The Chevrolet Impala was introduced for the 1958 model year. Deriving its name from the southern African antelope, Chevrolet's most expensive passenger model through 1965 had become the best-selling automobile in the United States, competing against the Ford Galaxie 500 and the Plymouth Fury when full-size models dominated the market. The Impala was distinguished for many years by its symmetrical triple taillights. The Caprice was introduced as a top-line Impala Sport Sedan for the 1965 model year becoming a separate series positioned above the Impala in 1966, which itself remained above the Bel Air and Biscayne.
The Impala continued as Chevrolet's most popular full-size model through the mid-1980s. Between 1994 and 1996, Impala was revived as a muscular 5.7-liter V8–powered version of the Caprice Classic sedan. In 2000, the Impala was re-introduced again as a mainstream front-wheel drive full-size sedan. Ed Cole, Chevrolet's chief engineer in the late 1950s, defined the Impala as a "prestige car within the reach of the average American citizen."
The Impala was introduced in 1958 and was positioned as a top of the line Bel Air in either coupe or convertible. From the windshield pillar rearward, the 1958 Chevrolet Bel Air Impala differed structurally from typical Chevrolets. Hardtops had a slightly shorter greenhouse and longer rear deck, giving the impression of an extended body. More>>
1959 - 1960
The 1959 Chevrolet Impala was radically reworked sharing bodyshells with lower-end Buicks and Oldsmobiles as well as with Pontiac, part of a GM economy move, Chevrolets rode a wheelbase 11/2 inches longer than before. Atop a new X-frame chassis, roofs sat three inches lower, and bodies measured more than two inches wider overall. The growing size contributed to increased curb weight, one more trend of the times. More>>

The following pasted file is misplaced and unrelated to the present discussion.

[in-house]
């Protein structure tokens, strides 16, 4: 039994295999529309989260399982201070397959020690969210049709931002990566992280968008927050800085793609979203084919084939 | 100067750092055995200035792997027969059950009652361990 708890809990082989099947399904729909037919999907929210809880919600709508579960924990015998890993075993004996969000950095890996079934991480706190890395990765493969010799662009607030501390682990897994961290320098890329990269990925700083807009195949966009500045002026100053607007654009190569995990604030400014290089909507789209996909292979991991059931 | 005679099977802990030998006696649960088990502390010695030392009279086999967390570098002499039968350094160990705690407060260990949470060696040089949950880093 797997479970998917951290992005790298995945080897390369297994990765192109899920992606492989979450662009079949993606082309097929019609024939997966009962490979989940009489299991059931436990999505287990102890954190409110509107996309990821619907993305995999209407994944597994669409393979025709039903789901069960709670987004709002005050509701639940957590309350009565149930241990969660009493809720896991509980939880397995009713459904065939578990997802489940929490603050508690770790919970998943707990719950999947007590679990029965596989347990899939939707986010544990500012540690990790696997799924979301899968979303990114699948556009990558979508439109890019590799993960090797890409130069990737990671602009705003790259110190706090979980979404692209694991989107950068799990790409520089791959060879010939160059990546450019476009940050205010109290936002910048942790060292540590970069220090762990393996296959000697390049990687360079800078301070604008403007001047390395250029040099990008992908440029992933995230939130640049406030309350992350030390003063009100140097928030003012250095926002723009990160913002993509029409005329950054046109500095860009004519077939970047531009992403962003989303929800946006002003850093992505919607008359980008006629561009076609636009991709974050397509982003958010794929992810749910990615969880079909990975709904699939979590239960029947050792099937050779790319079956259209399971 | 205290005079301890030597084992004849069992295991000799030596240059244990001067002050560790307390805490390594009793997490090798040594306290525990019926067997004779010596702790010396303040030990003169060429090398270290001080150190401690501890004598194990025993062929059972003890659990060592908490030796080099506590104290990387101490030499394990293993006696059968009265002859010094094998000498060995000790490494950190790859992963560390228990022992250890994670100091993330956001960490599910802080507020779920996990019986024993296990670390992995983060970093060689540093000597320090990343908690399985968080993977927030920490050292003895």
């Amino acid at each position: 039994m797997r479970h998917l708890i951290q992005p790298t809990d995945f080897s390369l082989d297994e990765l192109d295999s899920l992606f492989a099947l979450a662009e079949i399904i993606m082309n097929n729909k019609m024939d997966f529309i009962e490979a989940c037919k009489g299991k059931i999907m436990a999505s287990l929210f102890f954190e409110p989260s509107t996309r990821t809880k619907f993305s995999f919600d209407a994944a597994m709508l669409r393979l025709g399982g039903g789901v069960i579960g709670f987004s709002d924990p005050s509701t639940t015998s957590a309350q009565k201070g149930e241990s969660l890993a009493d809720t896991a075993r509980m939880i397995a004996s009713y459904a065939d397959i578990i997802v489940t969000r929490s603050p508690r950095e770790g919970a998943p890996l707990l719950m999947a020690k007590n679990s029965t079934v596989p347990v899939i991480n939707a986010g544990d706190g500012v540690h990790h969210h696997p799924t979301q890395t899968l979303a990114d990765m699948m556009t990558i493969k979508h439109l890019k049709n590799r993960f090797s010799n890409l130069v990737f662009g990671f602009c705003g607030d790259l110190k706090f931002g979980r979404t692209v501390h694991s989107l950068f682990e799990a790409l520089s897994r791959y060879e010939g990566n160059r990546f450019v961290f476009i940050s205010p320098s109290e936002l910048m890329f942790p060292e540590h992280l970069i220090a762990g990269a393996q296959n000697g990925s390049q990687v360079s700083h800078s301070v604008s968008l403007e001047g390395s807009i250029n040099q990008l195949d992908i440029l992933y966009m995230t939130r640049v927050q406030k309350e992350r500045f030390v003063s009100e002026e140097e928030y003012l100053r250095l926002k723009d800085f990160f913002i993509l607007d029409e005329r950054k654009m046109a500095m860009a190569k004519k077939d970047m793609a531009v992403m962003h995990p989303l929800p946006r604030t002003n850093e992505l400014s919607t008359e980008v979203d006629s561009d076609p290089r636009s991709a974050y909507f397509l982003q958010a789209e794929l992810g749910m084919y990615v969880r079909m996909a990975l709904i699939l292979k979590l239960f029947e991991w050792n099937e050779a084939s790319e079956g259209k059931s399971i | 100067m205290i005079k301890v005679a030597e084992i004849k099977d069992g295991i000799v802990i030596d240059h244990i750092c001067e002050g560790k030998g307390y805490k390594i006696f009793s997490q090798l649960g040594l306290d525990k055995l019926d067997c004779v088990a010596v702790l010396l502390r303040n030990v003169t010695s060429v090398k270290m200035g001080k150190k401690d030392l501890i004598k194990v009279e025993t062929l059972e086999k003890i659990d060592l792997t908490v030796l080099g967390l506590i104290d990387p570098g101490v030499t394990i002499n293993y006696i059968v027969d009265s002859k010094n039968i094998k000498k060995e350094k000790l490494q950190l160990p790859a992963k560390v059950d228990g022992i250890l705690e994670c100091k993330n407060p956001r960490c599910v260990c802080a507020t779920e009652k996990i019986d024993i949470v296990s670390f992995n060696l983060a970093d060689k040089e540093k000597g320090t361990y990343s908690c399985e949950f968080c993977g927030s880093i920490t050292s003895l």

1961 - 1964
In the US the Impala was the top car in the Chevrolet range. It was available as a four-door sedan and sport sedan, a sport coupe and convertible (both available with Super Sport equipment like bucket seats, heavy-duty coils, floor shift, and six and nine-passenger station wagons. More>>
1961 - 1964
Most noticeable on the 61 Impala was the lack of tail fins, however the options fitted to the SS and the enormous size of the 6704cc V8 were what really put the car ahead of its time. More>>
1965 - 1970
Totally redesigned in 1965, the Impala set an all-time industry annual sales record of more than 1 million units in the U.S., which has never been bettered. All new full-size Chevys eschewed the "X" frame for a full-width perimeter frame, a new body which featured curved, frameless side glass (for pillarless models), sharper angled windshield with newly reshaped vent windows, and redesigned full-coil suspension. More>>
1971 - 1976
The Impala remained Chevrolet's top-selling model with the fifth generation. A high-performance big block V8 was still available in the form of the Turbo-Jet 454, which produced 365 hp in 1971, but power decreased as the years went along. The 1971 redesigned B-body would be the largest car ever offered by Chevrolet. The hardtop Sport Coupe continued to be offered; it was a smoothly sloped semi-fastback reminiscent of the 1961 "bubbletop" styling. More>>
1977 - 1985
IThe changes in the automobile marketplace resulted in Chevrolet redesigning the Impala once again in 1977 to meet changing demands. The new downsized Impalas were shorter in length, taller and narrower than before. The new Impala's frame was a shortened version of the one introduced in 1971 and would be utilized until 1996 when the B-body production line was shut down. More>>